Extinction Rebellion: the new millenarian cult

There is something spooky about these bourgeois rioters.

Austin Williams

Topics Politics UK

Over the past week, large groups of protesters have brought traffic to a standstill in central London. They have glued themselves to bus stops, pavements and Jeremy Corbyn’s fence. They have stood on top of trains, barricaded bridges, painted slogans on corporate headquarters and planted trees in the streets. Meanwhile, politicians have remained on holiday or cowered in Westminster. The police appear to have no idea what to do when confronted by a mass of people who don’t care if they are arrested. This is Extinction Rebellion (XR) – a new environmental protest movement that is spreading across the country.

I’d argue that three things have influenced the rise of this movement. The first is Brexit. Indeed, the politics of anger, disillusion and frustration unleashed by Brexit are possibly the most significant. There are no statistics on the Leave / Remain make-up of the environmental protesters, but one suspects Remain is overrepresented. That said, to her credit, Dr Gail Bradbrook, self-styled co-founder of Extinction Rebellion, told the Today programme that similar disruptive tactics would be ‘perfectly reasonable’ from Brexiteers ‘if democracy is not being honoured’.

The XR protesters – as Jon Snow might say – are mostly white, middle-class and often elderly. They are demonstrating their frustration that environmentalism isn’t getting enough coverage in the press and that, as XR puts it, ‘conventional approaches of voting, lobbying, petitions and protest have failed because powerful political and economic interests prevent change’. The first claim might seem to fly in the face of reality for the rest of us, who see climate campaigns, global-warming paranoia and environmental journalism at every turn. But the second point is the most contentious.

The conclusion drawn by XR activists is that democratic change is impossible and disruption is the only way to force change. Rather than pledging to improve the democratic process, to hold people more firmly to account, they are campaigning to work around it. It is the democratic process that they seek to overturn, not capitalism. Forget the old-fashioned arrogance of the Occupy movement’s slogan, ‘We are the 99 per cent’. Forget the stubborn Remainers’ assertion that 48 per cent takes precedence over the 52 per cent. XR types say that they only need ‘the involvement of 3.5 per cent of the population to succeed’.

Revolutions, it is true, often begin as a minority vanguard interest, but these people are no revolutionaries. If they were actually seeking meaningful change, then we might expect them to campaign for Brexit, for example. XR campaigners are no radical opponents of the state, and seem to enjoy a rather cosy working relationship with the authorities. Environment secretary Michael Gove has thanked the campaigners, saying ‘we’ve got the message’. London mayor Sadiq Khan has pleaded with the protesters to ‘work with us – the police, TFL – to ensure your safety’.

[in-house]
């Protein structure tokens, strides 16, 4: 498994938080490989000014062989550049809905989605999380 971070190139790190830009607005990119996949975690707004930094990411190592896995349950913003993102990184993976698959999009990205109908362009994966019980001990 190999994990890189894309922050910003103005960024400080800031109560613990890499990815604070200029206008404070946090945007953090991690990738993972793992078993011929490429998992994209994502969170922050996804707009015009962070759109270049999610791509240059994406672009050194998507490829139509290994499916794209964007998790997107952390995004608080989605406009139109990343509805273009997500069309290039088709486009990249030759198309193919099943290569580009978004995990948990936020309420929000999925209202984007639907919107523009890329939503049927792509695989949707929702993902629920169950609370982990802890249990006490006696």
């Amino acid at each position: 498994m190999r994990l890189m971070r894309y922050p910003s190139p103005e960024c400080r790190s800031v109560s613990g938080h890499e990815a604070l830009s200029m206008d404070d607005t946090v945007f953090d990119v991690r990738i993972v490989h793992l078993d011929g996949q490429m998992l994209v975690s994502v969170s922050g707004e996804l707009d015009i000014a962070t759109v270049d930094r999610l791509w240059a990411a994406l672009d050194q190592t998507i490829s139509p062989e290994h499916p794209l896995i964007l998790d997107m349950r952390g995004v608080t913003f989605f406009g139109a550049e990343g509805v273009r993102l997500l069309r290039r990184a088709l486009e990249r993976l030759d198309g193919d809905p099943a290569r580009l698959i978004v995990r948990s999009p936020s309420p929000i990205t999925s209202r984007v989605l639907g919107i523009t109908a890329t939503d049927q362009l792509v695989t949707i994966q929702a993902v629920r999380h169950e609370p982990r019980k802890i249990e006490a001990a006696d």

Some might try to make comparisons between XR and the gilets jaunes. Admittedly, one unofficial gilets jaunes environmental manifesto calls to ban plastic bottles and GM crops, but these minor points are overshadowed by the movement’s progressive demand to reindustrialise. Most importantly, they want to confront the authorities in France, and many of them want to leave the EU and exit NATO. The gilets jaunes are a radical, anti-state, politically progressive movement – even though they are relatively small in number. Their aims mark them out as qualitatively different to XR, which is a loose affiliate of people protesting against new runways, anti-fracking campaigners, anti-car / pro-cycling people, and various vocal opponents of the oil industry and growth.

At a time when democracy is under threat, XR has emerged to play the reprehensible role of a happy-clappy, eco version of Gina Miller, by deflecting attention from Brexit on to something, anything, else. As one anti-Brexit campaigner puts it, ‘Why fight Brexit when the world is literally ending?’.

If you really believe that we are about to become extinct, then all bets are off, I guess. Appearing on Good Morning Britain this week, fighting back the tears, Dr Bradbrook said: ‘I have two boys, 10 and 13, and they won’t have enough food to eat in a few years.’ Is there any rationale for that idiotic claim? Has she lost her job? Has global food production closed down? Or is she simply offering an ecological version of Project Fear?

Shouting ‘The end of the world is nigh’ used to be the preserve of eccentric elderly doomsayers with sandwich-boards. Cue David Attenborough. But it is depressing that so many young people have accepted this baseless assertion.